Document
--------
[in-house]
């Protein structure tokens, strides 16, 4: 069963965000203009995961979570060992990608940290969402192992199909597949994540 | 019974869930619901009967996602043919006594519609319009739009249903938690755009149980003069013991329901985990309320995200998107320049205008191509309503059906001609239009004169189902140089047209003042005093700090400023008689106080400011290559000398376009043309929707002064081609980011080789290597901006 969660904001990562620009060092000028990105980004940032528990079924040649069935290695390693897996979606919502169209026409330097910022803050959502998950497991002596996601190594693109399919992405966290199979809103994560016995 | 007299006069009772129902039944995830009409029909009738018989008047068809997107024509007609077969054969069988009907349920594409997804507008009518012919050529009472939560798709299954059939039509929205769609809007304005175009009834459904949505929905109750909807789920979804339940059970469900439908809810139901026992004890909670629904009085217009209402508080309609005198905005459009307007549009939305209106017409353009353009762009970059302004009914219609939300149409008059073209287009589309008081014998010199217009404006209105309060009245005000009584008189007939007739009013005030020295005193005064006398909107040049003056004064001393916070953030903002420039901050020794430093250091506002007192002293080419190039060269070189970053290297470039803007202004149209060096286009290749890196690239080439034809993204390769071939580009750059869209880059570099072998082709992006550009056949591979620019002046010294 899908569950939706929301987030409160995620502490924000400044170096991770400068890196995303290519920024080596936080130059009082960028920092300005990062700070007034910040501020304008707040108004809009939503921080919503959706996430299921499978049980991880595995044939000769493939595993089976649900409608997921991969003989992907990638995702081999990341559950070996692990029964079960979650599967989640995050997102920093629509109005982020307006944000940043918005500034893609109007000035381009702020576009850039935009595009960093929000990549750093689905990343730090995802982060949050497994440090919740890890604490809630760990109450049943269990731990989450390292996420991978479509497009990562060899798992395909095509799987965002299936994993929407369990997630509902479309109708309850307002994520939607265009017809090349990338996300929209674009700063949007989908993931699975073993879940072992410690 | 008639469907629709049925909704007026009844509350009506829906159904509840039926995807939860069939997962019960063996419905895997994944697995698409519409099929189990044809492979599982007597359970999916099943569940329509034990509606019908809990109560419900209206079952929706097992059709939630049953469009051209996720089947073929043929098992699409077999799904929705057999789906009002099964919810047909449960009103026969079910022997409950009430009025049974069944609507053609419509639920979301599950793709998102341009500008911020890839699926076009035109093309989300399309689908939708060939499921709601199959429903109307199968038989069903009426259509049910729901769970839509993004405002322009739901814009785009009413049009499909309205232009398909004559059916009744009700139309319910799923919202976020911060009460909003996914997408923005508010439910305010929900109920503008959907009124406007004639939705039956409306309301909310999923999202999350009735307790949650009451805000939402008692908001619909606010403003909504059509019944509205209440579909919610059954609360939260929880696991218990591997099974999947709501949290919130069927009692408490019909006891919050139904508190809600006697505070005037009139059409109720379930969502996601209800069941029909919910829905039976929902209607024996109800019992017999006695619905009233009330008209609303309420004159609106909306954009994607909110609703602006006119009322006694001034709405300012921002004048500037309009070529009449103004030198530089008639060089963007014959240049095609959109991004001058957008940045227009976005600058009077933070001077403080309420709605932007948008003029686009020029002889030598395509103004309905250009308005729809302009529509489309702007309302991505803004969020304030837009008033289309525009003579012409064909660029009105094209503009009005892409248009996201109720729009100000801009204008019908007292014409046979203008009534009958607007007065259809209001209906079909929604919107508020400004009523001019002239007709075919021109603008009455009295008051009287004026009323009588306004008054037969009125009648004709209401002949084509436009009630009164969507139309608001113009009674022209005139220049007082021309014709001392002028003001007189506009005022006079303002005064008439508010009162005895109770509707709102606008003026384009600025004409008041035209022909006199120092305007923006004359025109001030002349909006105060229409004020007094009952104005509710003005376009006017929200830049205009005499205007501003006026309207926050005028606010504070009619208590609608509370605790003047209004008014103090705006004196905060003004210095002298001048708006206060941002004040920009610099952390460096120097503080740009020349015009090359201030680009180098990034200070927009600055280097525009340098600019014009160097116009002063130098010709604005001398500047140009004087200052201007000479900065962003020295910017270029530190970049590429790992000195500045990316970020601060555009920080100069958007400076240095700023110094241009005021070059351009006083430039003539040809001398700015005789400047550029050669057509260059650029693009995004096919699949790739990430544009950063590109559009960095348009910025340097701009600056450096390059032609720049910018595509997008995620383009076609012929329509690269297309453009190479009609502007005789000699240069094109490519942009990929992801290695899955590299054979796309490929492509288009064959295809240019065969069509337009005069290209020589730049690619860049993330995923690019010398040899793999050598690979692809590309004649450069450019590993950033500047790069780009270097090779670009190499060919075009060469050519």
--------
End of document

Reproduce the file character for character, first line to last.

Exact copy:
[in-house]
């Protein structure tokens, strides 16, 4: 069963965000203009995961979570060992990608940290969402192992199909597949994540 | 019974869930619901009967996602043919006594519609319009739009249903938690755009149980003069013991329901985990309320995200998107320049205008191509309503059906001609239009004169189902140089047209003042005093700090400023008689106080400011290559000398376009043309929707002064081609980011080789290597901006 969660904001990562620009060092000028990105980004940032528990079924040649069935290695390693897996979606919502169209026409330097910022803050959502998950497991002596996601190594693109399919992405966290199979809103994560016995 | 007299006069009772129902039944995830009409029909009738018989008047068809997107024509007609077969054969069988009907349920594409997804507008009518012919050529009472939560798709299954059939039509929205769609809007304005175009009834459904949505929905109750909807789920979804339940059970469900439908809810139901026992004890909670629904009085217009209402508080309609005198905005459009307007549009939305209106017409353009353009762009970059302004009914219609939300149409008059073209287009589309008081014998010199217009404006209105309060009245005000009584008189007939007739009013005030020295005193005064006398909107040049003056004064001393916070953030903002420039901050020794430093250091506002007192002293080419190039060269070189970053290297470039803007202004149209060096286009290749890196690239080439034809993204390769071939580009750059869209880059570099072998082709992006550009056949591979620019002046010294 899908569950939706929301987030409160995620502490924000400044170096991770400068890196995303290519920024080596936080130059009082960028920092300005990062700070007034910040501020304008707040108004809009939503921080919503959706996430299921499978049980991880595995044939000769493939595993089976649900409608997921991969003989992907990638995702081999990341559950070996692990029964079960979650599967989640995050997102920093629509109005982020307006944000940043918005500034893609109007000035381009702020576009850039935009595009960093929000990549750093689905990343730090995802982060949050497994440090919740890890604490809630760990109450049943269990731990989450390292996420991978479509497009990562060899798992395909095509799987965002299936994993929407369990997630509902479309109708309850307002994520939607265009017809090349990338996300929209674009700063949007989908993931699975073993879940072992410690 | 008639469907629709049925909704007026009844509350009506829906159904509840039926995807939860069939997962019960063996419905895997994944697995698409519409099929189990044809492979599982007597359970999916099943569940329509034990509606019908809990109560419900209206079952929706097992059709939630049953469009051209996720089947073929043929098992699409077999799904929705057999789906009002099964919810047909449960009103026969079910022997409950009430009025049974069944609507053609419509639920979301599950793709998102341009500008911020890839699926076009035109093309989300399309689908939708060939499921709601199959429903109307199968038989069903009426259509049910729901769970839509993004405002322009739901814009785009009413049009499909309205232009398909004559059916009744009700139309319910799923919202976020911060009460909003996914997408923005508010439910305010929900109920503008959907009124406007004639939705039956409306309301909310999923999202999350009735307790949650009451805000939402008692908001619909606010403003909504059509019944509205209440579909919610059954609360939260929880696991218990591997099974999947709501949290919130069927009692408490019909006891919050139904508190809600006697505070005037009139059409109720379930969502996601209800069941029909919910829905039976929902209607024996109800019992017999006695619905009233009330008209609303309420004159609106909306954009994607909110609703602006006119009322006694001034709405300012921002004048500037309009070529009449103004030198530089008639060089963007014959240049095609959109991004001058957008940045227009976005600058009077933070001077403080309420709605932007948008003029686009020029002889030598395509103004309905250009308005729809302009529509489309702007309302991505803004969020304030837009008033289309525009003579012409064909660029009105094209503009009005892409248009996201109720729009100000801009204008019908007292014409046979203008009534009958607007007065259809209001209906079909929604919107508020400004009523001019002239007709075919021109603008009455009295008051009287004026009323009588306004008054037969009125009648004709209401002949084509436009009630009164969507139309608001113009009674022209005139220049007082021309014709001392002028003001007189506009005022006079303002005064008439508010009162005895109770509707709102606008003026384009600025004409008041035209022909006199120092305007923006004359025109001030002349909006105060229409004020007094009952104005509710003005376009006017929200830049205009005499205007501003006026309207926050005028606010504070009619208590609608509370605790003047209004008014103090705006004196905060003004210095002298001048708006206060941002004040920009610099952390460096120097503080740009020349015009090359201030680009180098990034200070927009600055280097525009340098600019014009160097116009002063130098010709604005001398500047140009004087200052201007000479900065962003020295910017270029530190970049590429790992000195500045990316970020601060555009920080100069958007400076240095700023110094241009005021070059351009006083430039003539040809001398700015005789400047550029050669057509260059650029693009995004096919699949790739990430544009950063590109559009960095348009910025340097701009600056450096390059032609720049910018595509997008995620383009076609012929329509690269297309453009190479009609502007005789000699240069094109490519942009990929992801290695899955590299054979796309490929492509288009064959295809240019065969069509337009005069290209020589730049690619860049993330995923690019010398040899793999050598690979692809590309004649450069450019590993950033500047790069780009270097090779670009190499060919075009060469050519």